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Lt. Jason Wood being sworn in as a permanent lieutenant earlier this year. Wood has been selected as the new police chief.

Veteran City Officer Selected as New North Adams Police Chief

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NORTH ADAMS, Mass. — A 16-year veteran of the police force and city native has been named as the new chief of police.
 
Lt. Jason R. Wood was selected out of 40 candidates following a national search to replace retiring Police Chief Michael Cozzaglio. He will be the city's first new "police chief" in 38 years following the elimination of the public safety commissioner post. 
 
Mayor Thomas Bernard made his selection known early Wednesday morning. He said in a statement announcing his choice that he was looking for a leader with significant experience who understood collaboration and "a willingness to build and strengthen relationships with key community partners."
 
"In Lieutenant Wood, the City of North Adams has a veteran officer who understands these challenges, and who is prepared to lead the department in addressing them," he wrote. "In speaking with him, the search committee and I found someone who is ready to lead and to innovate."
 
Wood is a graduate of Drury High School and earned an associate's degree in criminal justice from Berkshire Community College. He joined the department in 2003 following completion of the Municipal Police Training Council academy. He has been a school resource officer and also created and managed the city's first Police K-9 division. He was appointed acting lieutenant in 2017, and was formally appointed to the role earlier this year.
 
He also is a certified field training officer and a U.S. Department of Homeland Security-trained active shooter instructor. He has received crisis intervention training from NAMI of Berkshire County, earned multiple Incident Command System (ICS) certifications, participated in leadership training programs through Endicott College and the Municipal Police Institute, and attended sessions of the Advancing 21st Century Policing task force in Washington, D.C. Locally, Wood co-founded the Running With the Law youth fitness program in North Adams, and also served as a facilitator with the Northern Berkshire ROPES (Respecting Other People, Encouraging Self-esteem) program.
 
He was one of three finalists who was interviewed by the mayor and a search committee two weeks and spoke with community members at a forum held at the UNO Center. Also under consideration had been Wayland Det. Sgt. Jamie D. Berger and Ridgefield, Conn., Capt. Bryan N. Terzian.
 
"I am honored and humbled at the opportunity to lead the North Adams Police Department into the future. I look forward to building new connections throughout the community, as well as to strengthening already established relationships," Wood said in the statement. "I believe the North Adams Police Department and its staff have the potential to further their roles as agents of positive change within the community by deepening our existing practices and commitment while implementing proven new practices based on the best standards of our profession."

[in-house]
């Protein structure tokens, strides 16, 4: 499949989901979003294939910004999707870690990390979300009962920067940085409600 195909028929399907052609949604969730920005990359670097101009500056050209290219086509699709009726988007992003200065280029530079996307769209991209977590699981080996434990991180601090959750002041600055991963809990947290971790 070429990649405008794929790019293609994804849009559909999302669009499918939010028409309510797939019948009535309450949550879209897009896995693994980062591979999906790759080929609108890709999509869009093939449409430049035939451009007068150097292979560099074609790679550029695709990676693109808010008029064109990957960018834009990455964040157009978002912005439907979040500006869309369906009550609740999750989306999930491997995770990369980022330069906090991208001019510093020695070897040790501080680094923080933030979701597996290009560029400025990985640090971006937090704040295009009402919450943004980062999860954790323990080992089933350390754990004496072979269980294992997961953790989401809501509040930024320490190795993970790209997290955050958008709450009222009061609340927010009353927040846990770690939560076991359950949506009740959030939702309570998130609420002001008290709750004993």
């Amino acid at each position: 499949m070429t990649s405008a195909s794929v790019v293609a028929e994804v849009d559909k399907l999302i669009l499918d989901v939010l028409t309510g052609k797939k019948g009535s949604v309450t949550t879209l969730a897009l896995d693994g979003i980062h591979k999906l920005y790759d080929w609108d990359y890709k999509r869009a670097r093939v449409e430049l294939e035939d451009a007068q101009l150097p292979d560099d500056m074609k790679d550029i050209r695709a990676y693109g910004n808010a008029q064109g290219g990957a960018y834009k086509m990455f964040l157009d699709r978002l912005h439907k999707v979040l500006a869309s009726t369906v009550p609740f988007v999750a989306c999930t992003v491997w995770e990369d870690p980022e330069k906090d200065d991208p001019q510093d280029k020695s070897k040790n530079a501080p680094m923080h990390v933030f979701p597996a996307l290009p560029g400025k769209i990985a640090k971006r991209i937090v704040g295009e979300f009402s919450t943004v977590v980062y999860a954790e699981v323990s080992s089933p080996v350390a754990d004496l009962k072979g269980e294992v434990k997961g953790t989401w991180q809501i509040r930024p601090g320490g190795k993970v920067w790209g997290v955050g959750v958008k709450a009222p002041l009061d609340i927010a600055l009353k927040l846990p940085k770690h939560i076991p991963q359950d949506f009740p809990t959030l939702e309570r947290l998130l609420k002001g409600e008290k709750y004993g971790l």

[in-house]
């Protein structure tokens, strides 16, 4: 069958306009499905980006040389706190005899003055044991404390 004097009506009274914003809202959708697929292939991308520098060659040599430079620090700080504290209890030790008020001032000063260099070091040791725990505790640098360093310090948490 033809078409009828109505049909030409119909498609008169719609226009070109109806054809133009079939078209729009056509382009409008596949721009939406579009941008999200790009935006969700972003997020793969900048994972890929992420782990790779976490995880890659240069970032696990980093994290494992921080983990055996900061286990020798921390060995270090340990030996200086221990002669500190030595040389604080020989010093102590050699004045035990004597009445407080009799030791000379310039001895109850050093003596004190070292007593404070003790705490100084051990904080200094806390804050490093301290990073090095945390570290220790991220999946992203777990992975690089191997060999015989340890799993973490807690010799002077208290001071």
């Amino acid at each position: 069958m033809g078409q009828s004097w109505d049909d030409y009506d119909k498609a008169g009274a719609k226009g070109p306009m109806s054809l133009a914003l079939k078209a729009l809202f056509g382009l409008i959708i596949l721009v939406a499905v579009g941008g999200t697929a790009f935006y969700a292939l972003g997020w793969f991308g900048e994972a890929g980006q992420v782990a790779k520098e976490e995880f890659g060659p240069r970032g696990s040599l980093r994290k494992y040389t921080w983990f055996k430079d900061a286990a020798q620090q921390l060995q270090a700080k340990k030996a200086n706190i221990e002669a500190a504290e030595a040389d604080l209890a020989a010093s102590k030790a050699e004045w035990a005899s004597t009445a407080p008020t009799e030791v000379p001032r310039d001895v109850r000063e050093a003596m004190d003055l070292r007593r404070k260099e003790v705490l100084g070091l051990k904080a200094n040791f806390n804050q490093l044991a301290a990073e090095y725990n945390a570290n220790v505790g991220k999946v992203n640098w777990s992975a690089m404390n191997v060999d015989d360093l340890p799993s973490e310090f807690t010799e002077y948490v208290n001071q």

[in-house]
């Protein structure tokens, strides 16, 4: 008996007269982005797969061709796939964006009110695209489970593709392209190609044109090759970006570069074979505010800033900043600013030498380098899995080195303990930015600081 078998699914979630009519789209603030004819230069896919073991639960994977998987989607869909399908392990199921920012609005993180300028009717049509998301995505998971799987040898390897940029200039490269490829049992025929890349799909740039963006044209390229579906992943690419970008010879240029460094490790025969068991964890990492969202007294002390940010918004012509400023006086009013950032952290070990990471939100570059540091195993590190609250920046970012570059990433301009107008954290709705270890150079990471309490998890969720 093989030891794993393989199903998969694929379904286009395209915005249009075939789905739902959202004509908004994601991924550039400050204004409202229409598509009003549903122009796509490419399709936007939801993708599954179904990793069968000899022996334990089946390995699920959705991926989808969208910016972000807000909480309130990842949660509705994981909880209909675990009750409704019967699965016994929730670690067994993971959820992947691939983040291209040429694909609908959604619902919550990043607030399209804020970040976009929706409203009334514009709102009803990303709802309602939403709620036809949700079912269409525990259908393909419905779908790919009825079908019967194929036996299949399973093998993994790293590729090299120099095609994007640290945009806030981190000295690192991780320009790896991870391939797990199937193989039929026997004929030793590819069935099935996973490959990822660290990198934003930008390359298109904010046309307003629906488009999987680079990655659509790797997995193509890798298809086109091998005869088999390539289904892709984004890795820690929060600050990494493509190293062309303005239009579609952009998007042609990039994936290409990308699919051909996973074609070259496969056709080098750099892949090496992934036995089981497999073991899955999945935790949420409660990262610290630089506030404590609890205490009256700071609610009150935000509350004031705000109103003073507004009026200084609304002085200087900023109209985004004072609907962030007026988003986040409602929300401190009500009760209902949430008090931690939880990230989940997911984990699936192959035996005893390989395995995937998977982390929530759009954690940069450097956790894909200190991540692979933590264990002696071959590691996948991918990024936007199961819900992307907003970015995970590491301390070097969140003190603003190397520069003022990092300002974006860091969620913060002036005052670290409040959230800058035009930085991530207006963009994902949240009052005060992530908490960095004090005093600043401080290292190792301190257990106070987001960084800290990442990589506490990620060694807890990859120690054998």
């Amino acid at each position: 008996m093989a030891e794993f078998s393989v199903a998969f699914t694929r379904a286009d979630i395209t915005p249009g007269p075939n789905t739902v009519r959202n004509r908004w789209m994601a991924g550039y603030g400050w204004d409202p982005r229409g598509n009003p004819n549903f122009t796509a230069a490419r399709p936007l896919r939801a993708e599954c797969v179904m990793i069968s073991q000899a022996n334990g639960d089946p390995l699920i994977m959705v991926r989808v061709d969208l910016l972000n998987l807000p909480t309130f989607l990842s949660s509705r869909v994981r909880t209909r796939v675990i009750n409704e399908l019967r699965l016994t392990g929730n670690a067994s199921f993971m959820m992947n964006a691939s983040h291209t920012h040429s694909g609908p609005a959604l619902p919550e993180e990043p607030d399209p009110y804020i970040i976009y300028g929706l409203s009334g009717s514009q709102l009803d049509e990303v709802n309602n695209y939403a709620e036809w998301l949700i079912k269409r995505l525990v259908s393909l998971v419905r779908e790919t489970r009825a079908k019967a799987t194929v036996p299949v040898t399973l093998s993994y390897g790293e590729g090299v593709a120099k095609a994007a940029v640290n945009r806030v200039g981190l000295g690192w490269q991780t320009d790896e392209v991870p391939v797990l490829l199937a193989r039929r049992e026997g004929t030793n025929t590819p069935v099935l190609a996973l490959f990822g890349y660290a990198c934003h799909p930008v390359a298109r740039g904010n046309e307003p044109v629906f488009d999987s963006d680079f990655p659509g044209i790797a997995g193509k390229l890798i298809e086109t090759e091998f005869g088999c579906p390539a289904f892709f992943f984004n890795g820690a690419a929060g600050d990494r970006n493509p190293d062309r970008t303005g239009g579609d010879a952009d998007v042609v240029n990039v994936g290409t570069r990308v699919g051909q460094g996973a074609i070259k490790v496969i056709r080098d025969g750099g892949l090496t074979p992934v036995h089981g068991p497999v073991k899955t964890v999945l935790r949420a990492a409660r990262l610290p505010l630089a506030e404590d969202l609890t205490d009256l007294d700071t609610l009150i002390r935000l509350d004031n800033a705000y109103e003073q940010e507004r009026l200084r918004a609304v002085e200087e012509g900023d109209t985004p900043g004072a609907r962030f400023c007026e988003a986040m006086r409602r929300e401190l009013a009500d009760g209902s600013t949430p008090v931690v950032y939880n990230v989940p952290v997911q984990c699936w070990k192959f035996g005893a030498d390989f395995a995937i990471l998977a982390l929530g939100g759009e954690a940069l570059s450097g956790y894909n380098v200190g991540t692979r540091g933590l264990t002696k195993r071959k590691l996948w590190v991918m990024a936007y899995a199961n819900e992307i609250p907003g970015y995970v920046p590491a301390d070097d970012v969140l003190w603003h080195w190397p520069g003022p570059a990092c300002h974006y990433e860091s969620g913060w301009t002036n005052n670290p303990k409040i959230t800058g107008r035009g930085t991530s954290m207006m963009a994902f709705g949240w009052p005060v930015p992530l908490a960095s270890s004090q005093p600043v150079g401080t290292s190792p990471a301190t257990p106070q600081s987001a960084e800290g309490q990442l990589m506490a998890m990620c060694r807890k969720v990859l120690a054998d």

Wood will succeed Cozzaglio who retired in February 2019 after more than 32 years of police service. He will be officially sworn in as police chief on May 1, 2019, with a public ceremony to follow on Friday, May 3.
 
Story will be updated after a press avail this afternoon ...
 

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Smart Financial Moves for 'Gig' Economy Workers

Submitted by Edward Jones

Not that long ago, most people worked for some type of an organization, such as a business or the government or a school district. But today, more and more workers are going their own way and joining what's known as the "gig" economy. If you will be one of them, you'll want to make the right moves to advance your financial goals in what can be a challenging work environment.

But first, you may find some comfort in knowing the prevalence of gig work. About 36 percent of U.S. workers are now gig workers, according to a study from the Gallup organization, which defines the gig economy as one made up of a variety of arrangements – independent contractors, online platform workers, contract workers, on-call workers, temporary workers and freelancers. People join the gig economy for many reasons, but most of them, like you, could benefit by considering these actions:

Establish your own retirement plan. When you're a full-time employee, your employer may offer a 401(k) or similar retirement plan. But as a gig worker, you need to save for your own retirement. Fortunately, you've got a lot of attractive options. Depending on your circumstances, you might be able to open a SEP-IRA or even a "solo" or "owner-only" 401(k), which offers many of the same features of an employer-sponsored 401(k). Both these plans allow you to make pre-tax contributions, which can lower your taxable income. Plus, your earnings can grow on a tax-deferred basis. (Keep in mind that taxes will be due upon withdrawal, and any withdrawals you make before you turn 59 1/2 may be subject to a 10 percent IRS penalty.)

Create an emergency fund. Working in the gig economy can bring rewards and risks. And one of those risks is unpredictable – and often uneven – cash flow. This can be a cause for concern during times when you face a large unexpected expense, such as a major car repair or medical bill. To avoid dipping in to your long-term investments to pay for these costs, you should establish an emergency fund containing at least six months' worth of living expenses, with the money kept in a liquid, low-risk account.

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